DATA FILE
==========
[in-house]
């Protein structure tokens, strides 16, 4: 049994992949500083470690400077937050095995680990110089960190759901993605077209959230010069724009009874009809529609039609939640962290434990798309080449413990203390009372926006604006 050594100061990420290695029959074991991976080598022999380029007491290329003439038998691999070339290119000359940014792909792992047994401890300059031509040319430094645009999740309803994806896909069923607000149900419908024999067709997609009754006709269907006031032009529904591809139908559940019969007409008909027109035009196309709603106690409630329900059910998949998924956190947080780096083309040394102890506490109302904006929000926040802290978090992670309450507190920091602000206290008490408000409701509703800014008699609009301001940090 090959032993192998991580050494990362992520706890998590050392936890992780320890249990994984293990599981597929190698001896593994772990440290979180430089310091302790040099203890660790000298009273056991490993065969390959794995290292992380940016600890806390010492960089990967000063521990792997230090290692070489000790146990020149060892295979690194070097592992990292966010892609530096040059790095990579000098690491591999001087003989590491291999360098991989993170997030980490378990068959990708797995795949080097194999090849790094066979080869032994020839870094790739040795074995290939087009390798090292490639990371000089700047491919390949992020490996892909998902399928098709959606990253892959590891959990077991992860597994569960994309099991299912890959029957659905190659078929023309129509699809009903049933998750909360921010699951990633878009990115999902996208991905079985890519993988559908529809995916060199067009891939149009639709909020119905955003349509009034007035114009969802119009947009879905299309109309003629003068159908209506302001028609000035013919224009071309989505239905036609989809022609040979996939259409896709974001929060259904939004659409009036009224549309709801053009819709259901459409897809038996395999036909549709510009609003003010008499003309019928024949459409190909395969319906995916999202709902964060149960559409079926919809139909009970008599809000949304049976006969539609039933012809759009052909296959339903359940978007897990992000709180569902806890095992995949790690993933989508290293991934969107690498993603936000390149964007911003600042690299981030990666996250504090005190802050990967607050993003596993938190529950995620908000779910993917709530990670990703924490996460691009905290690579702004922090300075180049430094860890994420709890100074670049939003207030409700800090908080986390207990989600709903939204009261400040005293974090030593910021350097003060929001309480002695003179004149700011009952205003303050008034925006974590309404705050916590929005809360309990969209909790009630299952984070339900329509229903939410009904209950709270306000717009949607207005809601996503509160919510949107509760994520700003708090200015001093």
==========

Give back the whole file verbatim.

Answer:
[in-house]
């Protein structure tokens, strides 16, 4: 049994992949500083470690400077937050095995680990110089960190759901993605077209959230010069724009009874009809529609039609939640962290434990798309080449413990203390009372926006604006 050594100061990420290695029959074991991976080598022999380029007491290329003439038998691999070339290119000359940014792909792992047994401890300059031509040319430094645009999740309803994806896909069923607000149900419908024999067709997609009754006709269907006031032009529904591809139908559940019969007409008909027109035009196309709603106690409630329900059910998949998924956190947080780096083309040394102890506490109302904006929000926040802290978090992670309450507190920091602000206290008490408000409701509703800014008699609009301001940090 090959032993192998991580050494990362992520706890998590050392936890992780320890249990994984293990599981597929190698001896593994772990440290979180430089310091302790040099203890660790000298009273056991490993065969390959794995290292992380940016600890806390010492960089990967000063521990792997230090290692070489000790146990020149060892295979690194070097592992990292966010892609530096040059790095990579000098690491591999001087003989590491291999360098991989993170997030980490378990068959990708797995795949080097194999090849790094066979080869032994020839870094790739040795074995290939087009390798090292490639990371000089700047491919390949992020490996892909998902399928098709959606990253892959590891959990077991992860597994569960994309099991299912890959029957659905190659078929023309129509699809009903049933998750909360921010699951990633878009990115999902996208991905079985890519993988559908529809995916060199067009891939149009639709909020119905955003349509009034007035114009969802119009947009879905299309109309003629003068159908209506302001028609000035013919224009071309989505239905036609989809022609040979996939259409896709974001929060259904939004659409009036009224549309709801053009819709259901459409897809038996395999036909549709510009609003003010008499003309019928024949459409190909395969319906995916999202709902964060149960559409079926919809139909009970008599809000949304049976006969539609039933012809759009052909296959339903359940978007897990992000709180569902806890095992995949790690993933989508290293991934969107690498993603936000390149964007911003600042690299981030990666996250504090005190802050990967607050993003596993938190529950995620908000779910993917709530990670990703924490996460691009905290690579702004922090300075180049430094860890994420709890100074670049939003207030409700800090908080986390207990989600709903939204009261400040005293974090030593910021350097003060929001309480002695003179004149700011009952205003303050008034925006974590309404705050916590929005809360309990969209909790009630299952984070339900329509229903939410009904209950709270306000717009949607207005809601996503509160919510949107509760994520700003708090200015001093």